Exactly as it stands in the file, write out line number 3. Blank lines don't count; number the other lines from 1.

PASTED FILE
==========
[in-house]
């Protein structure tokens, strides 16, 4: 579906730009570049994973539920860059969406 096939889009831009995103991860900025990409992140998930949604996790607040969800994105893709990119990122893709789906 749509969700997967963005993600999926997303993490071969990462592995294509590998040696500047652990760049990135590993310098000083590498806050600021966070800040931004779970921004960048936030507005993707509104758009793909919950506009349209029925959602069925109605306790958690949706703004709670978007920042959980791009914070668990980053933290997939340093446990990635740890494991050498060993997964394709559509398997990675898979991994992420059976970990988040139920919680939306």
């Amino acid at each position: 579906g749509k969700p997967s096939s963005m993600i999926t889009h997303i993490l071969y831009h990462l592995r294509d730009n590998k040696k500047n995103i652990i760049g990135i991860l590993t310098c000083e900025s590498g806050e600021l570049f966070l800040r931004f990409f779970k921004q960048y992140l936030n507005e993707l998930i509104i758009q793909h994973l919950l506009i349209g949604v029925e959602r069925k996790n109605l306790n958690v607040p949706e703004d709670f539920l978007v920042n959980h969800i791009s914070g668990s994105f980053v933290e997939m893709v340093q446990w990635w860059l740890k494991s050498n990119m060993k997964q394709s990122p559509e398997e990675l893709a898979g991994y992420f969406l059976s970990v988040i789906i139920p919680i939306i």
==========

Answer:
């Amino acid at each position: 579906g749509k969700p997967s096939s963005m993600i999926t889009h997303i993490l071969y831009h990462l592995r294509d730009n590998k040696k500047n995103i652990i760049g990135i991860l590993t310098c000083e900025s590498g806050e600021l570049f966070l800040r931004f990409f779970k921004q960048y992140l936030n507005e993707l998930i509104i758009q793909h994973l919950l506009i349209g949604v029925e959602r069925k996790n109605l306790n958690v607040p949706e703004d709670f539920l978007v920042n959980h969800i791009s914070g668990s994105f980053v933290e997939m893709v340093q446990w990635w860059l740890k494991s050498n990119m060993k997964q394709s990122p559509e398997e990675l893709a898979g991994y992420f969406l059976s970990v988040i789906i139920p919680i939306i």